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Treating Leukemia and Lymphoma

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Chronic Lymphocytic Leukemia: Vincent’s Story

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Vincent Turosky

Chronic lymphocytic leukemia (CLL), a slow-progressing cancer of the blood and bone marrow, is the most common type of leukemia in adults.

Dr. Vincent Turosky, a chiropractor in northeastern Pennsylvania, shares his experience with CLL treatment and offers tips for others starting out on their journey.

1. What led to your CLL diagnosis?

Not everyone with CLL experiences symptoms before their diagnosis, but I did. Lymph nodes in my neck and groin were enlarged and I had difficulty swallowing. My nasal passages felt blocked and it was hard just to talk. I also had limited range of motion–it was challenging to eat or lean over. My right leg swelled with lymphedema, and I learned through testing that my spleen had become enlarged, as well. I knew something was wrong and I was concerned about what I could do about it.

I went in to see a surgeon and had a biopsy. The doctor gave me the diagnosis with my wife present and did an excellent job explaining everything thoroughly. I asked a million questions and got answers that helped me think positively. I decided to get another opinion at a cancer-specific hospital, and ended up undergoing treatment there.

2. What were your next steps for treatment?

My care team was established and I spoke with two hematologist-oncologists, Dr. Pamela Crilley and Dr. David Topolsky, about my treatment options. I appreciate this “tag team” approach because I get ideas and opinions from both doctors. I enjoy the balance of their two different styles. I moved forward with treatment as soon as possible. I felt positive about the daily oral medication my care team determined would be the most effective option for me, and they made sure I fully understood the plan.

3. How do you take care of your mental health during CLL treatment?

I have an incredible support team made up of family and friends, chiropractors, health coaches, an acupuncturist, and more. I continue to read about CLL and educate myself on what’s new, and I also turn to personal techniques that I’ve used for years to boost my emotional wellbeing, like meditation and practicing mindfulness.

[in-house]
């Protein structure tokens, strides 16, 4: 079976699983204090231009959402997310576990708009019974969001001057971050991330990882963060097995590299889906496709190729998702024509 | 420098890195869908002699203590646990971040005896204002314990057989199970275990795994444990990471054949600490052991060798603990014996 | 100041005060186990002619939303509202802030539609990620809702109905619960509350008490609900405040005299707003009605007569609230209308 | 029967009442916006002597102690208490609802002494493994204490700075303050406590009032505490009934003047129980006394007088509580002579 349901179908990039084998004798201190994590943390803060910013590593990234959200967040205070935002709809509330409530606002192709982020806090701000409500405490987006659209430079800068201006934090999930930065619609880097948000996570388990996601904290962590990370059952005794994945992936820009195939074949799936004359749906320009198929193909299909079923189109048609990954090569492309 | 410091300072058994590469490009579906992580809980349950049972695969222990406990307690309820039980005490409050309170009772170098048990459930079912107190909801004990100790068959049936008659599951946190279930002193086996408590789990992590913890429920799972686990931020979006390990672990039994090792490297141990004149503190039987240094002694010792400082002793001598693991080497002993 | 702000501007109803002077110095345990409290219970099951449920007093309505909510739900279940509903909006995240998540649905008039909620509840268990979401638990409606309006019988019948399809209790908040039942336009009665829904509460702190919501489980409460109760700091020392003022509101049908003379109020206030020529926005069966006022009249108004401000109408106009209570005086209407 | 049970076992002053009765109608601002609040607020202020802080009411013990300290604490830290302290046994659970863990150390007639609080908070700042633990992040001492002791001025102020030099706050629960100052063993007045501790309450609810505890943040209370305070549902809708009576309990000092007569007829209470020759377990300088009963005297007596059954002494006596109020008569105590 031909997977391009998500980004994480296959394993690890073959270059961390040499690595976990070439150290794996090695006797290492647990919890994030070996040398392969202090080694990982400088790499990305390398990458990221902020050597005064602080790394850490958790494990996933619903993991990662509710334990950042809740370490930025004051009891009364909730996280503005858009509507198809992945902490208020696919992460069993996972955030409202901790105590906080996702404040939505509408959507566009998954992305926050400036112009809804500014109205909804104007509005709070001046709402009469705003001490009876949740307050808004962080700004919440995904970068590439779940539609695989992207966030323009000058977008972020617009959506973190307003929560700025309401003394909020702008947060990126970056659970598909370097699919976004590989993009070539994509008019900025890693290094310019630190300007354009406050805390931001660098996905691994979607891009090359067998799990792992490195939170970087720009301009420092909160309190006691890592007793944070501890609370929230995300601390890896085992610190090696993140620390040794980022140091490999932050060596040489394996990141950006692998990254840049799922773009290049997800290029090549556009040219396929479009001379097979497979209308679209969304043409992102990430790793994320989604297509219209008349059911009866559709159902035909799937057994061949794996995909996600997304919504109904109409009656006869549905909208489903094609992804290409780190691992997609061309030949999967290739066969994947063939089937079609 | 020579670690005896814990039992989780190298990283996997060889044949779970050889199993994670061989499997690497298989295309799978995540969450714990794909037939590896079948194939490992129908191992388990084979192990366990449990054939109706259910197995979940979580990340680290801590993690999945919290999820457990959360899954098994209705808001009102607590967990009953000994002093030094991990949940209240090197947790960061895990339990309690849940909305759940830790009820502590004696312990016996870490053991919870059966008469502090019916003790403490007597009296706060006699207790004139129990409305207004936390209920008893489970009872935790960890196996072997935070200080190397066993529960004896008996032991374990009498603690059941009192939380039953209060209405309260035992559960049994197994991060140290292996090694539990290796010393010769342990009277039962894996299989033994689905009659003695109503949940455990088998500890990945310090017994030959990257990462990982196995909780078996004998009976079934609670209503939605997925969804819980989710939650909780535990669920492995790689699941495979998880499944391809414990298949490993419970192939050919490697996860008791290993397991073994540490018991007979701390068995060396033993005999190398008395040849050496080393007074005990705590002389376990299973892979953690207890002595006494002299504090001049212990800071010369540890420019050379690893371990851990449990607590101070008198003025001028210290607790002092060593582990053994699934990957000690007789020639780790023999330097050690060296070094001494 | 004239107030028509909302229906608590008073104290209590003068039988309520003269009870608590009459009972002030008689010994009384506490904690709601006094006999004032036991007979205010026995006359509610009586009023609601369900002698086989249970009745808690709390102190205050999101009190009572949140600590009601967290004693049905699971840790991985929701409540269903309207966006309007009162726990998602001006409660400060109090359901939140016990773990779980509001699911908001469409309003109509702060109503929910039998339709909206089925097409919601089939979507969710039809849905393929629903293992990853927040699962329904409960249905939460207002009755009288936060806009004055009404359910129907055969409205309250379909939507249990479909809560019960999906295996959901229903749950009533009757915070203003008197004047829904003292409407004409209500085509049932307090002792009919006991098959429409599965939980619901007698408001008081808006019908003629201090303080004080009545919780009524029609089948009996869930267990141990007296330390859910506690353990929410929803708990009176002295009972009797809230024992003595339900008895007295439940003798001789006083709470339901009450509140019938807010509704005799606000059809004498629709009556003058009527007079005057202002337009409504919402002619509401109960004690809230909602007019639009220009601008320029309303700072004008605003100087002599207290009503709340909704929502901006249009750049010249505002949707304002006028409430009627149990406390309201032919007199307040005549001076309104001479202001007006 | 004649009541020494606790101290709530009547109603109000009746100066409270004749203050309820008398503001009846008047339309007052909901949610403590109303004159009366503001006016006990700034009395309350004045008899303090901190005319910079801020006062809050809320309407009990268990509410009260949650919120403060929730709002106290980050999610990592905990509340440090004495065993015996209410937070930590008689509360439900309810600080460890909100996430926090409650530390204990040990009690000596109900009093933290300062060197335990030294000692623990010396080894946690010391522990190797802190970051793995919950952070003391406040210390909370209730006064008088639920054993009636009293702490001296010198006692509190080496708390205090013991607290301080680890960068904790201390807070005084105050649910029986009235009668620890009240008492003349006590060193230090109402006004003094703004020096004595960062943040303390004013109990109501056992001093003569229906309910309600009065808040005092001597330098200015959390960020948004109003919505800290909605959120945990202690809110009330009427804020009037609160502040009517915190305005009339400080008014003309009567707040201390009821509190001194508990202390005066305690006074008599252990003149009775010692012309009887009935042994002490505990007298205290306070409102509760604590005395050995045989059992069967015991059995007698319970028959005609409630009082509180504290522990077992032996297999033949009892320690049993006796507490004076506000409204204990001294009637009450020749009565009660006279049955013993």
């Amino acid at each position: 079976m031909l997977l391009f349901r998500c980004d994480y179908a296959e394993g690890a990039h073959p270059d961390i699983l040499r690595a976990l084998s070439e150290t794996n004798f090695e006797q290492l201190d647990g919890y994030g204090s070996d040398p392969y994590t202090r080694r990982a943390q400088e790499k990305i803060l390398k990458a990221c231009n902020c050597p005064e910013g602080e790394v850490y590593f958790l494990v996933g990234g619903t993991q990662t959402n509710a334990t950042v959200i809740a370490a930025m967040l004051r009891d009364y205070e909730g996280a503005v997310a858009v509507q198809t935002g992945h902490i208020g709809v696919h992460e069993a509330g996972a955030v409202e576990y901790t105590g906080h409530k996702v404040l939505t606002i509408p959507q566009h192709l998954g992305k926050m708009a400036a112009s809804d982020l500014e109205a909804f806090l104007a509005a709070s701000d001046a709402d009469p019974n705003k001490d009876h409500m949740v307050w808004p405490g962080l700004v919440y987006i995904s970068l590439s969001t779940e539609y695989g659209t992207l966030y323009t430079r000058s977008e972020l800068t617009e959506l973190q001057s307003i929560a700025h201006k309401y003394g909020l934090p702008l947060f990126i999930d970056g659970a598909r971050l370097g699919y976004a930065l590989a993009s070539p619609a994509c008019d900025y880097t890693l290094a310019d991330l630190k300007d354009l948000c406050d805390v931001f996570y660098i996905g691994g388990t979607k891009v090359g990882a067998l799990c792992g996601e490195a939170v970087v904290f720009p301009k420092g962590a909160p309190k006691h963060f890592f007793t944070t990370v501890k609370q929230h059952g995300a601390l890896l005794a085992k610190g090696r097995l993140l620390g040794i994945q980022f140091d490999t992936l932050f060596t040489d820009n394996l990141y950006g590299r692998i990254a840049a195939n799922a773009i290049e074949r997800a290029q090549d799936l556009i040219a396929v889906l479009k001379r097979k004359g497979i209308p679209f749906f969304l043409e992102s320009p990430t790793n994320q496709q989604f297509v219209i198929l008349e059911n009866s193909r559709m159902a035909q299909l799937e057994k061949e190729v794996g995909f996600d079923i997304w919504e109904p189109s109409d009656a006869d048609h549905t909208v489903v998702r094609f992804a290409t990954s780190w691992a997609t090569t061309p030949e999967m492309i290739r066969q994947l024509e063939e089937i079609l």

4. How does your CLL affect your daily life?

CLL affects my life to some degree. CLL treatment can cause anemia, which I manage. I feel fatigue some days, and my stamina is not the same as it used to be. I am less active than I was before, and I have scaled down in my career.

5. What advice do you have for other people with CLL?

Do not ignore the early signs of CLL. Personally, I would have liked to start treatment earlier, but I wasn’t diagnosed until my symptoms were severe. It is important to be aware of all of your symptoms and not accept them as normal.

Build a support system that can be there for you mentally and emotionally. It is important to have someone who will be an advocate for you, check in with you about your symptoms and side effects, and be as informed as you are about your quality of life, treatment reactions, and possible complications.

When it comes to finding the right oncologist, I would recommend finding someone experienced, who has been around for a while and is open-minded and knowledgeable regarding integrative therapies. The “whole person” approach is important.

Dr. Vincent Turosky has been in the field of chiropractic for the past 30 years and lives in Laurel Run, PA with his wife, Marianne.

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THIS CONTENT DOES NOT PROVIDE MEDICAL ADVICE. This content is provided for informational purposes and reflects the opinions of the author. It is not a substitute for professional medical advice, diagnosis or treatment. Always seek the advice of a qualified healthcare professional regarding your health. If you think you may have a medical emergency, contact your doctor immediately or call 911.